Reading is both a very personal and a very solitude endeavor, but I can talk about which books of the sci-fi/genre affected me profoundly and taught me something. From the powerful words of Ray Bradbury’s “Fahrenheit 451” to Harry Potter’s ten thousand examples of strength in the face of adversary, here are a few that have shaped me and why:

Ender’s Game
(Ender’s Saga #1)
by Orson Scott Card

Not all is what it seems.

“I’ve watched through his eyes, I’ve listened through his ears, and I tell you he’s the one. Or at least as close as we’re going to get.”

–Colonel Graff – Ender’s Game

On the surface, Ender’s Game is about a genius child taught war games. Ender wins everything, but he doesn’t know what winning really means. Nor does he learn until too late what his victories truly are. Sometimes the games we play end up being real and have a profound impact on our lives, because alas, not all is what it seems.

Ender’s Game said “look deeper,” “understand deeper”, and try to get past the skin of things into the meat of the story or the truth of the idea. I can’t say I’ve always been successful in doing so, but I’ve always appreciated and been inspired to try.

V for Vendetta
(V for Vendetta Complete) by Alan Moore, David Lloyd (Illustrator)

Tyranny and villainy are more than people in power, it is the shackles of ideas.

“People shouldn’t be afraid of their government. Governments should be afraid of their people.”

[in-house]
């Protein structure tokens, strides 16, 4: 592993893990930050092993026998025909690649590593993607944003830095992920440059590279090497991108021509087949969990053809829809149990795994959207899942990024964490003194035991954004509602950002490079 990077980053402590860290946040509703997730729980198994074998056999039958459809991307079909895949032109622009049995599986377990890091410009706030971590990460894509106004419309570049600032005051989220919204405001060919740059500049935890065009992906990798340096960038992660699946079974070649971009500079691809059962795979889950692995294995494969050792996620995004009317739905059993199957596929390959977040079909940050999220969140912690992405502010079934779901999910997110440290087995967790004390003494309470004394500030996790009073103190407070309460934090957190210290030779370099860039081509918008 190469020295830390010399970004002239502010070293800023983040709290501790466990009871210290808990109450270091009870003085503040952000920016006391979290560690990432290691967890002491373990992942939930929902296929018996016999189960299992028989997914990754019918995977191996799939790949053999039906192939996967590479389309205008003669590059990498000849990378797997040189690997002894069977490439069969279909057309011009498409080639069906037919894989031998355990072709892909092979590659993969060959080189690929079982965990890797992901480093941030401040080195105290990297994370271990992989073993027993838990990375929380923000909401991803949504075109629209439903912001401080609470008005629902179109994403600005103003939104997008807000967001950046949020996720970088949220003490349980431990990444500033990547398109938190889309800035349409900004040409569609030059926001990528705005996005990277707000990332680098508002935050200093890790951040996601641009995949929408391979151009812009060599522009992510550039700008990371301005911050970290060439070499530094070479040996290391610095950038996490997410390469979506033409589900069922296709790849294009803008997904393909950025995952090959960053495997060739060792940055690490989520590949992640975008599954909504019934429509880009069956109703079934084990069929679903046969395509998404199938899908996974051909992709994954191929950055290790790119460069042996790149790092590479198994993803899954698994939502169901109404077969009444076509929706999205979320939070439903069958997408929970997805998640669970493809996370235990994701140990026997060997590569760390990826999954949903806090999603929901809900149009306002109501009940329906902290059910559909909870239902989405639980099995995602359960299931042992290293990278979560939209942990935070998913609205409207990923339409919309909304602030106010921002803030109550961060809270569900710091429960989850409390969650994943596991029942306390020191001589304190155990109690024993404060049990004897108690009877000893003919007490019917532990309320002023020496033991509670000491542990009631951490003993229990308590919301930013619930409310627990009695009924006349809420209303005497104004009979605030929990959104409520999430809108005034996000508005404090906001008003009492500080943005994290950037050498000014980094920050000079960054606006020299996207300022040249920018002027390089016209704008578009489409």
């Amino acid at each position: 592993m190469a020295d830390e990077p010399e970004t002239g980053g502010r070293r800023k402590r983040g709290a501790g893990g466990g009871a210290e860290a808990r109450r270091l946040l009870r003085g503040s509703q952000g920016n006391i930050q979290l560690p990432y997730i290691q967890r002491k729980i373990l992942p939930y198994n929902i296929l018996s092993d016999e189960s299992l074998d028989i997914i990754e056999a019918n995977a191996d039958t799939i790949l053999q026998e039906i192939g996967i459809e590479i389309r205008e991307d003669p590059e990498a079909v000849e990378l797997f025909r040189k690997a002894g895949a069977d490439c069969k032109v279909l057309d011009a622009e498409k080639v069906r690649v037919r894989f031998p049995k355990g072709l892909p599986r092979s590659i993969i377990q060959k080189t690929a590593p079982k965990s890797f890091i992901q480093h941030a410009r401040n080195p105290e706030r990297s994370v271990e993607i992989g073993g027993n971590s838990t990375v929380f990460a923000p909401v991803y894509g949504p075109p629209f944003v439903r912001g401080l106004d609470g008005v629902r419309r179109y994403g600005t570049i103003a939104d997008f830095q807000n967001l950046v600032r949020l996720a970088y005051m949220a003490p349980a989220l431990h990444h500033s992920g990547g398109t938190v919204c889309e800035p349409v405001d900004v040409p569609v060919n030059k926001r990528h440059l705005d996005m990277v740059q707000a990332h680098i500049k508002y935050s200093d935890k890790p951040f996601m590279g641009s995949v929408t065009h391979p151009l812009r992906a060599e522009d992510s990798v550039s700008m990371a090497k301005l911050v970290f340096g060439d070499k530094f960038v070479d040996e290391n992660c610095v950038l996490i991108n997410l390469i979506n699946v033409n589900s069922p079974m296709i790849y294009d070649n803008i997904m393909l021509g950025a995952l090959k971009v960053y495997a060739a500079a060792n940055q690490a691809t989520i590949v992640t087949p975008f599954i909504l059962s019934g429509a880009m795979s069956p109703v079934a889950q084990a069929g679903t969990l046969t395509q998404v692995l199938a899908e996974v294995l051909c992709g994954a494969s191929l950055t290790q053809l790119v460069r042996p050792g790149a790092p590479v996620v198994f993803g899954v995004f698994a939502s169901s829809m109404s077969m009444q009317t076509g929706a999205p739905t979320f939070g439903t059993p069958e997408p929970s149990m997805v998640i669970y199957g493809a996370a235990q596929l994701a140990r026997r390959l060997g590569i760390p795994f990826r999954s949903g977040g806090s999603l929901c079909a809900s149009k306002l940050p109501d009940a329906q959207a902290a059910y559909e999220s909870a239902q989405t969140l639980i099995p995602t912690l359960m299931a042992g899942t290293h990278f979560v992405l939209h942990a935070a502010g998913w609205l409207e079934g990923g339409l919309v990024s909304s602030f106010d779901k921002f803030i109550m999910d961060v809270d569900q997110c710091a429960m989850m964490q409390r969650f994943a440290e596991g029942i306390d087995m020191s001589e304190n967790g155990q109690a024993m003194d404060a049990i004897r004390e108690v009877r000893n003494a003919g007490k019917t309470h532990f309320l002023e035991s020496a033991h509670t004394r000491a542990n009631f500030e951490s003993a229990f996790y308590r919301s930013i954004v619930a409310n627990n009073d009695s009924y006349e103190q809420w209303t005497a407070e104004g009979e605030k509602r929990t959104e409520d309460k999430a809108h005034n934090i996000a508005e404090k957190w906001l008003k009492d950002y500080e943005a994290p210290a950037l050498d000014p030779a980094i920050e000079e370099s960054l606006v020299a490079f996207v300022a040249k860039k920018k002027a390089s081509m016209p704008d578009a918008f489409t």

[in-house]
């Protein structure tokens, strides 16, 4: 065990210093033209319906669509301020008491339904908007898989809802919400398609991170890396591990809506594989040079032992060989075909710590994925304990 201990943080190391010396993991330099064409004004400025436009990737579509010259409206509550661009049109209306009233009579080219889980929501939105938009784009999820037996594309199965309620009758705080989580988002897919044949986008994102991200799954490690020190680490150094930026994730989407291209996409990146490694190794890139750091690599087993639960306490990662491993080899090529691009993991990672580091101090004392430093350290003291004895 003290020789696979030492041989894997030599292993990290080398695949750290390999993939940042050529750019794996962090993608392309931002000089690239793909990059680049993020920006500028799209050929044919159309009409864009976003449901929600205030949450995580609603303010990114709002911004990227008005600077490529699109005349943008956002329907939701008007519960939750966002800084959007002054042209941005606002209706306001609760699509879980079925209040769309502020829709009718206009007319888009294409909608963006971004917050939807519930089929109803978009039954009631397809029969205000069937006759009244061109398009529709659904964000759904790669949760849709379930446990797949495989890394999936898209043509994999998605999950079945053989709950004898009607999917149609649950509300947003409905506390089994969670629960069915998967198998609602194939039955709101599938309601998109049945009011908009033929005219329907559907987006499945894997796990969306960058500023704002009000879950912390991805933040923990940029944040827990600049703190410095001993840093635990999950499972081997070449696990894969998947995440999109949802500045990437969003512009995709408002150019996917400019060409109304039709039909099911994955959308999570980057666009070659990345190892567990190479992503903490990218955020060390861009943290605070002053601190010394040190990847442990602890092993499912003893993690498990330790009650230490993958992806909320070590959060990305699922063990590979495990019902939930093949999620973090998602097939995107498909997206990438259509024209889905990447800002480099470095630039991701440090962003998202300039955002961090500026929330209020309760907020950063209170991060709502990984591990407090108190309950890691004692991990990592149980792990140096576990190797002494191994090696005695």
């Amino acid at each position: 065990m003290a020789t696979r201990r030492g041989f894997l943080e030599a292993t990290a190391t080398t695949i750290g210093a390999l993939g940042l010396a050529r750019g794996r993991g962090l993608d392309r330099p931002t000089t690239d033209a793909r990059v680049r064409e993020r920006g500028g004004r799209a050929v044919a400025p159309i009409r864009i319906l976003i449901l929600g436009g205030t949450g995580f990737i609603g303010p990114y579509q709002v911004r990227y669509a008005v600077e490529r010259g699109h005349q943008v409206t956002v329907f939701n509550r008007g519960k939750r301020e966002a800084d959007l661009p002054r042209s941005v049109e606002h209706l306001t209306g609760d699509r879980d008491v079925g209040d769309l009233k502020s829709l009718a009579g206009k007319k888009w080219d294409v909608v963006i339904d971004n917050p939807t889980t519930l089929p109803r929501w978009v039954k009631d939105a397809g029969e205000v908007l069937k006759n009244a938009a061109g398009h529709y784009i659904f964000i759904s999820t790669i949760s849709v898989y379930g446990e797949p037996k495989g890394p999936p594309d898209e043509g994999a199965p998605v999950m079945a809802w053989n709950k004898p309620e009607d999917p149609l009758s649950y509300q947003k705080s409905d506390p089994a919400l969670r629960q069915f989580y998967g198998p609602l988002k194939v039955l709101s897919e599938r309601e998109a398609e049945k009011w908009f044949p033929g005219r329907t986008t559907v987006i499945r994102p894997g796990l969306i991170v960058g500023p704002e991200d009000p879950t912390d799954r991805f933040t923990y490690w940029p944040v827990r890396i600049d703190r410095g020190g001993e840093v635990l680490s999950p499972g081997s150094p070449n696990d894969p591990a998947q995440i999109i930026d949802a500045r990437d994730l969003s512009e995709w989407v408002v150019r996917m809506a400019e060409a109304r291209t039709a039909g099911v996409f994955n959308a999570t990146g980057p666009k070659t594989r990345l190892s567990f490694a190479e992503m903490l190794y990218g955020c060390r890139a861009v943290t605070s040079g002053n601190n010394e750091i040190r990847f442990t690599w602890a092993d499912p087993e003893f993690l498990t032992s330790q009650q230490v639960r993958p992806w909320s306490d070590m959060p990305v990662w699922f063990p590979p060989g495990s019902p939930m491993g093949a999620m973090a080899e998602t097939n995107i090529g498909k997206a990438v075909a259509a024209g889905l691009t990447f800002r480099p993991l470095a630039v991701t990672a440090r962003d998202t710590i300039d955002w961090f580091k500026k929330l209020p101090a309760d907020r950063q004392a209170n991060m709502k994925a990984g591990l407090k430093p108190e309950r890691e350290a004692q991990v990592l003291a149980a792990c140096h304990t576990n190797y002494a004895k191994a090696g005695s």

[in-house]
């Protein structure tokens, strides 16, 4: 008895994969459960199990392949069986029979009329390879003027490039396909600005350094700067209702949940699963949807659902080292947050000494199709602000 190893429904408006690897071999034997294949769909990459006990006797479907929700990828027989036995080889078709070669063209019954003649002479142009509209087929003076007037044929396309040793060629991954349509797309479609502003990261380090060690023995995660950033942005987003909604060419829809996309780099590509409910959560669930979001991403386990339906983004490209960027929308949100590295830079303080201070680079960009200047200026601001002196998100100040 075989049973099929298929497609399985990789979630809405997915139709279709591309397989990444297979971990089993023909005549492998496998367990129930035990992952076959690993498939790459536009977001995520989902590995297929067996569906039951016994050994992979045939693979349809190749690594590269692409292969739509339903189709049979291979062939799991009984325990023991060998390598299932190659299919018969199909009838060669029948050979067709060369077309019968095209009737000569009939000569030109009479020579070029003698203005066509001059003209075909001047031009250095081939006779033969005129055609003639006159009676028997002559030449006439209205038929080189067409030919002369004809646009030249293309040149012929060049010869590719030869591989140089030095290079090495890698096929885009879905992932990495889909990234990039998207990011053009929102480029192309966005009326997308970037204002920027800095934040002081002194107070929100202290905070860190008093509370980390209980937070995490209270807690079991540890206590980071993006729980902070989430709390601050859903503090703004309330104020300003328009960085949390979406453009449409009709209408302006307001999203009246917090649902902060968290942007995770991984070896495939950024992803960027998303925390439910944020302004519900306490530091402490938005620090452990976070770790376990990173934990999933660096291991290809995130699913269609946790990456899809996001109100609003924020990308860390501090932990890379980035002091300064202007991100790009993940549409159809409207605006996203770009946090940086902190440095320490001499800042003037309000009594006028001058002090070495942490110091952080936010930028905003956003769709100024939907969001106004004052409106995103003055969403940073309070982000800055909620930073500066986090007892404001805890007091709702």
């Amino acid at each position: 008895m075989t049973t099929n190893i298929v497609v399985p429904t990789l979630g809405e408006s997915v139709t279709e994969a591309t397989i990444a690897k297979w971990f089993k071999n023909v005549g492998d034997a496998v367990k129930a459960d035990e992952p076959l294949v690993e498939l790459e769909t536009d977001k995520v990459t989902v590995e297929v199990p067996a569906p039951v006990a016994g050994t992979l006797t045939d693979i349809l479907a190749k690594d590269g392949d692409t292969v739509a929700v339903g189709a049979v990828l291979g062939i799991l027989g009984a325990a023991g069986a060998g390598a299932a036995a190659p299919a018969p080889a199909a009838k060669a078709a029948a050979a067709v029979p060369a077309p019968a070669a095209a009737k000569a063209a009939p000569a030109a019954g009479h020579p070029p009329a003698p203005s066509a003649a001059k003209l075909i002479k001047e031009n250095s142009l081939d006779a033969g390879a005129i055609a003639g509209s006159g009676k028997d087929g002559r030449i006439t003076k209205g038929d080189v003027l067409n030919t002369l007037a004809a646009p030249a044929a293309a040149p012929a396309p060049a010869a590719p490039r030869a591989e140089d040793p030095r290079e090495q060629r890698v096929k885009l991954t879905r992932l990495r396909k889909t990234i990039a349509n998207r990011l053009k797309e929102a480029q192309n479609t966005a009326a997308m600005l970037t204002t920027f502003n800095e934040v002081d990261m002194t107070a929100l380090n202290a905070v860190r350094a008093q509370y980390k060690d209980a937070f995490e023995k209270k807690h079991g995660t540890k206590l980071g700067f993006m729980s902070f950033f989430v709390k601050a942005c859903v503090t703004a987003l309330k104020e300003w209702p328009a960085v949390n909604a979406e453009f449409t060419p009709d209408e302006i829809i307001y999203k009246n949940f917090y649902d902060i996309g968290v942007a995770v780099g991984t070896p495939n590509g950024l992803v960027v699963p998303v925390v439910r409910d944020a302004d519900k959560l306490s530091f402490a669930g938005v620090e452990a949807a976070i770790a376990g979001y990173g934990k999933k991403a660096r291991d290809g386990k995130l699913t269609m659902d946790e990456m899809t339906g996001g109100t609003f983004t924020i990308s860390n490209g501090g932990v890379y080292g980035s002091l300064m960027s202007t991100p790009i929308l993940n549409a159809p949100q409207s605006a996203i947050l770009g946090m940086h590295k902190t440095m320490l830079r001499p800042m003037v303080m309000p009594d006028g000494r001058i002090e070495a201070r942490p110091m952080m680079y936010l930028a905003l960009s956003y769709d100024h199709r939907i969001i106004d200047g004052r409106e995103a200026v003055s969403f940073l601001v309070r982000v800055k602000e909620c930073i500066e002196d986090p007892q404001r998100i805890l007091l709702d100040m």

― Alan Moore, V for Vendetta

Damn right. Tyranny is everywhere — not just the massive scale tyranny of oppressive regimes, but tyranny and villainy on a small scale. We are surrounded by it. V, the title character from V for Vendetta helped me recognize it, or at least put a story and a visual to it.

“Remember, remember, the fifth of November.”

Although age and experience temper decisions and perspective on life, the story of V for Vendetta was profound for me as it took an extreme and fantastical tale and made it feel real. Maybe I would have to be V or Evie, or some semblance of both, rising above the chains and tyranny that hold me one way or another. Maybe not. The power of this book is in the idea that one can rise above the manacles of society, or Tyranny as it is and be greater.

Old Man’s War
(Old Man’s War #1)
by John Scalzi

My age is something to be celebrated.

“Do not mourn me, friends
I fall as a shooting star
Into the next life.”

― John Scalzi, Old Man’s War

Old Man’s War challenges the ideals of age and ageism. Often in our society, youth is celebrated while aging and being aged person is seen as a failure of some kind. I am getting older and there is not a damn thing I can do about it. But something I do have, that I did not have twenty years ago, is more experience and wisdom. What if we took that wisdom and separated it from our failing bodies? What if we harnessed that knowledge, held on to it, and used it? What could we do with it for the progression of humanity as a whole?

In the end, we are so much more than our failing body parts; we are a collection of ideas and ideals. I am, at any age, worth celebrating.

Childhood’s End
by Arthur C. Clarke

The problems of a utopian society.

“Utopia was here at last: its novelty had not yet been assailed by the supreme enemy of all Utopias—boredom.”

― Arthur C. Clarke, Childhood’s End

Searching out a utopia in thought or action is impossible because it is not real. Struggle brings progress. I see this often in art, music, and literature. It is not the pain of conflict that brings development, it is the trying again and again till you succeed that does. When one is given everything, the will, and hope that pushes one forward disappears. You become bored.

I don’t often search for utopia in my daily life. However, sometimes I need to remind myself that perfection is overrated. It is the foibles and the incorrect that give life meaning and make things interesting.